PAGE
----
The scene with the chaplain

The scene with the chaplain

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  • The prison
  • Talking to the Chaplain
  • Your heart is blind. I shall pray for you. 
  • Catharsis
  • Meursault spends the last few days of his life within the prison, with nothing to look forward to. He complains about the precision and accuracy of the guillotine. He questions the arrogant certainty of the judges who announced his verdict. He believes that it is absurd in the manner of how the sentence was passed down, who the people were who passed the sentence. In simple terms, Meursault mocked the confidence in which people who thought they "knew the answers" had. 
  • Peace
  • Much to Meursault's dismay, the chaplain comes and visit him anyway. Meursault wants to spend his last few moments in peace. Interestingly, Meursault rejects the Chaplain three times, taken from a biblical viewpoint, it is similar to how Jesus is tempted three times by the devil in the desert, yet rejects the devil. It is also funny how Meursault was called Monsieur. Antichrist, yet is himself rejecting temptation to change his own views. 
  • Night sky and the stars
  • I felt ready to live it all again too. As if that blind rage had washed me clean, rid me of hope; for the first time, in that night alive with signs and stars, I opened myself to the gentle indifference of the world. 
  • After being lectured by the chaplain, Meursault becomes furious and grabs him.  He is able to release all of his repressed emotions. Meursault reflects upon his life and finds that he has lived an absurd life by living as real as he can be. He reflects that the Chaplain who thinks of himself as holy cannot even deal with the pressure of existence by placing his faith into a higher being of existence. In Camus's terms, he is committing "Philosophical Suicide", in that the chaplain attempts to altogether avoid the question of the absurdism in the universe by introducing an irrational being to explain an irrational universe itself.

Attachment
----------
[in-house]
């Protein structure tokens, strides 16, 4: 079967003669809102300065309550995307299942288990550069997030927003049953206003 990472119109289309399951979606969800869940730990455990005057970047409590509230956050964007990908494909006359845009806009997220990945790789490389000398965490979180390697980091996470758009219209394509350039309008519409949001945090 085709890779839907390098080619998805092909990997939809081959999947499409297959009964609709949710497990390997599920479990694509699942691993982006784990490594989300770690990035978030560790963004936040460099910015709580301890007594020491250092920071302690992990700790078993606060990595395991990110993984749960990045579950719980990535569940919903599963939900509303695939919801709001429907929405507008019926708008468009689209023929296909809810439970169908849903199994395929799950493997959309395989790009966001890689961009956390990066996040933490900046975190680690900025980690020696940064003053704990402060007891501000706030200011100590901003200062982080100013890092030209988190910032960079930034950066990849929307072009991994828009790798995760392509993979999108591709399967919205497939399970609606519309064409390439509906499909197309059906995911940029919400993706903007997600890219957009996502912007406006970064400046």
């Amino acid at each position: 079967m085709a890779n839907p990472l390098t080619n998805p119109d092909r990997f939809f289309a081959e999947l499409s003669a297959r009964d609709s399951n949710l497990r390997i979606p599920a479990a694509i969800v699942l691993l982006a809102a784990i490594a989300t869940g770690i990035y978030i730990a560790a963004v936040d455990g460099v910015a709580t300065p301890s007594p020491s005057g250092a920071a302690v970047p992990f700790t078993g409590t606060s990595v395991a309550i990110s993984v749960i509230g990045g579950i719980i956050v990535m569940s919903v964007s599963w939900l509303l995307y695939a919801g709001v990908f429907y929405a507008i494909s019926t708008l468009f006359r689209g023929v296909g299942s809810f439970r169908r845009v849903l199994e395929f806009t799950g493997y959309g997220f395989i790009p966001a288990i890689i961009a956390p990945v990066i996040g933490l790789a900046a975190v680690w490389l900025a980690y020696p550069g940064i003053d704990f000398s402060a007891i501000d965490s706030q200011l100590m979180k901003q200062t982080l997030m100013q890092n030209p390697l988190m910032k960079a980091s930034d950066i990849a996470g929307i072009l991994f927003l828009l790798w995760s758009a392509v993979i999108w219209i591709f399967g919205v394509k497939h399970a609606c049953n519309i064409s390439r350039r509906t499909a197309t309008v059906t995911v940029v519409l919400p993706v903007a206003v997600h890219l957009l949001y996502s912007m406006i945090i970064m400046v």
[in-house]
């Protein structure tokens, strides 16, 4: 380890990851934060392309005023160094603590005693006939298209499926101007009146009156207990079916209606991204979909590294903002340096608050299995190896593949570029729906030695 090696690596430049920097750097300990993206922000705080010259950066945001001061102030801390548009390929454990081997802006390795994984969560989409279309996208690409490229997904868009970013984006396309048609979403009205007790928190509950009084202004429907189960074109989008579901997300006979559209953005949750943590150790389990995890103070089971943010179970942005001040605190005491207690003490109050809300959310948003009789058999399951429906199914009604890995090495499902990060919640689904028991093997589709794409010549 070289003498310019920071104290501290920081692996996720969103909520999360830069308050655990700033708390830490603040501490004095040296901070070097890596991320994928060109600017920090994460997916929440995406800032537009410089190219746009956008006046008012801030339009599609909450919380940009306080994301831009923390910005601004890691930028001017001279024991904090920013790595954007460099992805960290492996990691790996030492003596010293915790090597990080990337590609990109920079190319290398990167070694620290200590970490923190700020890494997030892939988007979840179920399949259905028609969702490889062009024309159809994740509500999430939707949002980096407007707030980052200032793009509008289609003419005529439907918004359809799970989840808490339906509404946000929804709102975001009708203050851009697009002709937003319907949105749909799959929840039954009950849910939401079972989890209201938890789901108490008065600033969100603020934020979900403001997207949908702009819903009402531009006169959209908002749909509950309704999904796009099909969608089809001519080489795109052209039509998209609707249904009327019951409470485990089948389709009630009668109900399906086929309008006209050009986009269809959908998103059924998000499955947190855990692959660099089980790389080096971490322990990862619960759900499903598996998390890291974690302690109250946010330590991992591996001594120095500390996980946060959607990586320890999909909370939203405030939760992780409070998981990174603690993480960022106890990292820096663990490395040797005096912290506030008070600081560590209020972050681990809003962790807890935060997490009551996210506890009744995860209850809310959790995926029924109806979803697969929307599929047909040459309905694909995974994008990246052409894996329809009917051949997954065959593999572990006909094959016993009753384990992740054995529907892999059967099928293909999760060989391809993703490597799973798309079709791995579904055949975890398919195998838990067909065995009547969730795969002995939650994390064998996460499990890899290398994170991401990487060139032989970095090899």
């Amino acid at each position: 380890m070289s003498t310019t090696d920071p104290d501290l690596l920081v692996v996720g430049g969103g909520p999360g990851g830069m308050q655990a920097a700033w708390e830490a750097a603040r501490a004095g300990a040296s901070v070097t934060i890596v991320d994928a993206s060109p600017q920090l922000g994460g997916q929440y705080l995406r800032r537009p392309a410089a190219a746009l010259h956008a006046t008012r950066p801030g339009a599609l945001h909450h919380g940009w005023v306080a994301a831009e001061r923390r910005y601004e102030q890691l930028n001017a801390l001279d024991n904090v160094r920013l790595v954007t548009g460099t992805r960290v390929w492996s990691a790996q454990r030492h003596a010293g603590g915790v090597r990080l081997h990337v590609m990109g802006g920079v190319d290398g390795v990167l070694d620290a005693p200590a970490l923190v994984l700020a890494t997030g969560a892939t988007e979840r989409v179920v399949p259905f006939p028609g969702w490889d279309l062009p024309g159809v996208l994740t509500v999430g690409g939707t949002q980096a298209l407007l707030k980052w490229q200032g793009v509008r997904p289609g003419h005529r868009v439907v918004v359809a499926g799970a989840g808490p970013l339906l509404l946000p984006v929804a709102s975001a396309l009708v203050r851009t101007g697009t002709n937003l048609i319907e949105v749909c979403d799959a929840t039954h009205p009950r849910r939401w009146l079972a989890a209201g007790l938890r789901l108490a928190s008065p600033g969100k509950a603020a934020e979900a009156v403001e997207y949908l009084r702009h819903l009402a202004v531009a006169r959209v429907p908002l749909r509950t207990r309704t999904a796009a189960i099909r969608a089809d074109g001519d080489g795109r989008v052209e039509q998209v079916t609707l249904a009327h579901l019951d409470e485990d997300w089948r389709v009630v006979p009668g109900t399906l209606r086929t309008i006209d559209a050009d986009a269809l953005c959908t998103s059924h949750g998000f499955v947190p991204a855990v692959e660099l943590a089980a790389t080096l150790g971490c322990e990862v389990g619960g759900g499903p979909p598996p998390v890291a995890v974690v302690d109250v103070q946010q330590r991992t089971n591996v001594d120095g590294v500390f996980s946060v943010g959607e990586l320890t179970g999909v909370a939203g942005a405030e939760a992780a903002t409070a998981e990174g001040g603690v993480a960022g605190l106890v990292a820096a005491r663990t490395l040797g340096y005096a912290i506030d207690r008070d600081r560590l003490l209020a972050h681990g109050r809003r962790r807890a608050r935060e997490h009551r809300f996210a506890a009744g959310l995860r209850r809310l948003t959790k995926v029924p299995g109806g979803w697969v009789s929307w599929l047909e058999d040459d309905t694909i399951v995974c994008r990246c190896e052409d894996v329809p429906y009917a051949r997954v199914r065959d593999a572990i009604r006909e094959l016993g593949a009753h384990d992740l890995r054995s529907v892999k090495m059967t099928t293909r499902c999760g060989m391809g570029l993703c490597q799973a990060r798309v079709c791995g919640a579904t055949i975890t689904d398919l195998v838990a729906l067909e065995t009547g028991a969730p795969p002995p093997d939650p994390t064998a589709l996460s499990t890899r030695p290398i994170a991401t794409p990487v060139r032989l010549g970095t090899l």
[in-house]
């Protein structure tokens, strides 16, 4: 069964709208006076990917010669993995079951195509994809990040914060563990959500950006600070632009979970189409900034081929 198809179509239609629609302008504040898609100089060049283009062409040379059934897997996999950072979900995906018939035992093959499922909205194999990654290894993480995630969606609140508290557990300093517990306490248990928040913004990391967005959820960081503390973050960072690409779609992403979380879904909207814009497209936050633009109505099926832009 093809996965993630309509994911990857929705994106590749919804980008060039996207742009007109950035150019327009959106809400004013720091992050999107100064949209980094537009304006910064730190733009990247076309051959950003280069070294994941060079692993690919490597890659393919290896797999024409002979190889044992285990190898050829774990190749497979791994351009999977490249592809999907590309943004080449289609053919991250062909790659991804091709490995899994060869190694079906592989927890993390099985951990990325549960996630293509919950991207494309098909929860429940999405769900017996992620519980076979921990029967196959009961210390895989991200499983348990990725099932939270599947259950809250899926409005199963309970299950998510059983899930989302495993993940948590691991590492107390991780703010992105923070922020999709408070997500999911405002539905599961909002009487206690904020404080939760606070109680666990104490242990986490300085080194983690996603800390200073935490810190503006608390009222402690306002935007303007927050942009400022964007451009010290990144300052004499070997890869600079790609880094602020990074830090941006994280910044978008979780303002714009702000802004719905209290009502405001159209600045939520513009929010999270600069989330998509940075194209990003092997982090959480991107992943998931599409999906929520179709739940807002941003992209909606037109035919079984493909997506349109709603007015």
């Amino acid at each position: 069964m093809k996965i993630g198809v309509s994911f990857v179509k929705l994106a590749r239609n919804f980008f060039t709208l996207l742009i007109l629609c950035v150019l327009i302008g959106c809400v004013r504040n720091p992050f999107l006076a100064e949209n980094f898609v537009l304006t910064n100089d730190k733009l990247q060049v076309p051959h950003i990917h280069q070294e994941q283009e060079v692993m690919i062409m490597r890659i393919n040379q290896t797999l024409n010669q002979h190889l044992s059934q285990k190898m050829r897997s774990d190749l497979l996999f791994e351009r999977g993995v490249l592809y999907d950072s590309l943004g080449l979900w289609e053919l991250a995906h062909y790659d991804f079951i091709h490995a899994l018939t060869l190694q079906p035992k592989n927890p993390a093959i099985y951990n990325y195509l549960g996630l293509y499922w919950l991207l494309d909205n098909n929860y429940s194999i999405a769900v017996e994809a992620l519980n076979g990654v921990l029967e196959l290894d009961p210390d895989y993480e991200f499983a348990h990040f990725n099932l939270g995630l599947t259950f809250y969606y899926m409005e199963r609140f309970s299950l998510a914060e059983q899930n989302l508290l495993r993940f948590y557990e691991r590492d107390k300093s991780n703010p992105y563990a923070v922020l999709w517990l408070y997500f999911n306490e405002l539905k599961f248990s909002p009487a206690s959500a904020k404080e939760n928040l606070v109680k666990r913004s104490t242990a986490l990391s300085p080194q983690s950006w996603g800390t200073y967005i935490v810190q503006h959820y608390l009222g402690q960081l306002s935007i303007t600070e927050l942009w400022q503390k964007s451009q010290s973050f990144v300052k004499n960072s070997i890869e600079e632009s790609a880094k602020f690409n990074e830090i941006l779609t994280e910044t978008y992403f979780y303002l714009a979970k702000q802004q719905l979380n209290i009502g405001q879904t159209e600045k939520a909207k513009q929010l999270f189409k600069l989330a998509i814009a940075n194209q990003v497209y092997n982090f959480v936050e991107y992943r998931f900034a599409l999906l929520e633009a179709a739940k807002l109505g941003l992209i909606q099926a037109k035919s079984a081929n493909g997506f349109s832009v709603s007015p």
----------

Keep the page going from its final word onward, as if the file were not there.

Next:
• The guillotine
  • This is Meursault's final reflection on his own life. He has realized that the absurdity of the events in his life, the death of his mother, meeting Marie, killing an Arab. He was never in control of his own path, or more specifically, he has never been in control of deeper psychological influences.  He has understand that everyone's eventual death from the future sends a type of influence to the person they currently are, and that influence is stronger the longer one lives. 
  • Throughout the whole absurd life I'd lived, a dark wind has been rising toward me from somewhere deep in the future, across years that were still to come, and as it passed, this wind leveled whatever was offered to me at the time, in years no more real than the ones I was living.
  • With this realization in mind. Meursault wakes up to the fragrance of the night sky. He is ready to live his life again, in what short time he is given, this time unfettered by the chains of life and death, just like his maman. He is finally free from the absurdity of the fear of death and its chokehold on him through his last days. 
  • Meursault is in control of his attitude towards his fate and life. He only hopes that a large hateful crowd will come during his execution. The guillotine just like Sisyphus's personally made rock will fall down one day, and just like Meursault, everyone else will one day need to face their death one day. Courage is the march from life towards that absurd fate consigned to every man called death. 
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